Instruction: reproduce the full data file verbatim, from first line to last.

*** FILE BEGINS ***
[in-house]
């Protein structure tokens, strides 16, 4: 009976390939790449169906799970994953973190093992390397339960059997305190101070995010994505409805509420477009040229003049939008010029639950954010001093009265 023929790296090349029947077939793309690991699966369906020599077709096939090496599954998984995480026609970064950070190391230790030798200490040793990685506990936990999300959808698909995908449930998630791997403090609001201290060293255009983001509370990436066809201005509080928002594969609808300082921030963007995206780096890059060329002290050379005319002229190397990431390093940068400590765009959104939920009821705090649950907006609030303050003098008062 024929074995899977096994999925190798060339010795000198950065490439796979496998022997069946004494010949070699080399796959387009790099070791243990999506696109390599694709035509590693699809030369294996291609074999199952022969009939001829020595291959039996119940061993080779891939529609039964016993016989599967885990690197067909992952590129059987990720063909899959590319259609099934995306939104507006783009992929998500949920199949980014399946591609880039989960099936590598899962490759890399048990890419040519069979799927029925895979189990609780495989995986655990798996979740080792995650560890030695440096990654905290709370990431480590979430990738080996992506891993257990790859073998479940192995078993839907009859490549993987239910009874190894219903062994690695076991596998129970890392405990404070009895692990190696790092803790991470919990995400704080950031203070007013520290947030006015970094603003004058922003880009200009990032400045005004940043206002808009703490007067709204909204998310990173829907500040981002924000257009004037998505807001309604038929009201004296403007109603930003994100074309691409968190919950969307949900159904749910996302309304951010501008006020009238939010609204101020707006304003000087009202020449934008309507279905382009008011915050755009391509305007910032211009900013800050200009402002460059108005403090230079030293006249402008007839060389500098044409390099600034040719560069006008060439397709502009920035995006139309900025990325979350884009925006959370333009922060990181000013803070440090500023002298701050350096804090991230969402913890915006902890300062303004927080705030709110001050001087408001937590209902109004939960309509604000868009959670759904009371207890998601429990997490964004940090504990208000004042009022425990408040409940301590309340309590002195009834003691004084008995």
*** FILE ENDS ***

[in-house]
């Protein structure tokens, strides 16, 4: 009976390939790449169906799970994953973190093992390397339960059997305190101070995010994505409805509420477009040229003049939008010029639950954010001093009265 023929790296090349029947077939793309690991699966369906020599077709096939090496599954998984995480026609970064950070190391230790030798200490040793990685506990936990999300959808698909995908449930998630791997403090609001201290060293255009983001509370990436066809201005509080928002594969609808300082921030963007995206780096890059060329002290050379005319002229190397990431390093940068400590765009959104939920009821705090649950907006609030303050003098008062 024929074995899977096994999925190798060339010795000198950065490439796979496998022997069946004494010949070699080399796959387009790099070791243990999506696109390599694709035509590693699809030369294996291609074999199952022969009939001829020595291959039996119940061993080779891939529609039964016993016989599967885990690197067909992952590129059987990720063909899959590319259609099934995306939104507006783009992929998500949920199949980014399946591609880039989960099936590598899962490759890399048990890419040519069979799927029925895979189990609780495989995986655990798996979740080792995650560890030695440096990654905290709370990431480590979430990738080996992506891993257990790859073998479940192995078993839907009859490549993987239910009874190894219903062994690695076991596998129970890392405990404070009895692990190696790092803790991470919990995400704080950031203070007013520290947030006015970094603003004058922003880009200009990032400045005004940043206002808009703490007067709204909204998310990173829907500040981002924000257009004037998505807001309604038929009201004296403007109603930003994100074309691409968190919950969307949900159904749910996302309304951010501008006020009238939010609204101020707006304003000087009202020449934008309507279905382009008011915050755009391509305007910032211009900013800050200009402002460059108005403090230079030293006249402008007839060389500098044409390099600034040719560069006008060439397709502009920035995006139309900025990325979350884009925006959370333009922060990181000013803070440090500023002298701050350096804090991230969402913890915006902890300062303004927080705030709110001050001087408001937590209902109004939960309509604000868009959670759904009371207890998601429990997490964004940090504990208000004042009022425990408040409940301590309340309590002195009834003691004084008995």